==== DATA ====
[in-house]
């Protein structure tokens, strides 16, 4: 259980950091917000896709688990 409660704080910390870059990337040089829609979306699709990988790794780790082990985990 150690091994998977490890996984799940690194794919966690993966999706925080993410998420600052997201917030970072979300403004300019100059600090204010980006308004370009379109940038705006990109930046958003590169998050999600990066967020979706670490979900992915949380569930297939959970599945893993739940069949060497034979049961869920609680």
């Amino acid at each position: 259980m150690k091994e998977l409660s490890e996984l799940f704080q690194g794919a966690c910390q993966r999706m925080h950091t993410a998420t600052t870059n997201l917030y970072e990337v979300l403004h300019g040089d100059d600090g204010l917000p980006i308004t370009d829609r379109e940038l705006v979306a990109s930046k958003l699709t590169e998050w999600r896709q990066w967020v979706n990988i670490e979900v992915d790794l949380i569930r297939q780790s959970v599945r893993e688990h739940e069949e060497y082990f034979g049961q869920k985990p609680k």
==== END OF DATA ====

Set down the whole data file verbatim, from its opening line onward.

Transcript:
[in-house]
């Protein structure tokens, strides 16, 4: 259980950091917000896709688990 409660704080910390870059990337040089829609979306699709990988790794780790082990985990 150690091994998977490890996984799940690194794919966690993966999706925080993410998420600052997201917030970072979300403004300019100059600090204010980006308004370009379109940038705006990109930046958003590169998050999600990066967020979706670490979900992915949380569930297939959970599945893993739940069949060497034979049961869920609680």
């Amino acid at each position: 259980m150690k091994e998977l409660s490890e996984l799940f704080q690194g794919a966690c910390q993966r999706m925080h950091t993410a998420t600052t870059n997201l917030y970072e990337v979300l403004h300019g040089d100059d600090g204010l917000p980006i308004t370009d829609r379109e940038l705006v979306a990109s930046k958003l699709t590169e998050w999600r896709q990066w967020v979706n990988i670490e979900v992915d790794l949380i569930r297939q780790s959970v599945r893993e688990h739940e069949e060497y082990f034979g049961q869920k985990p609680k």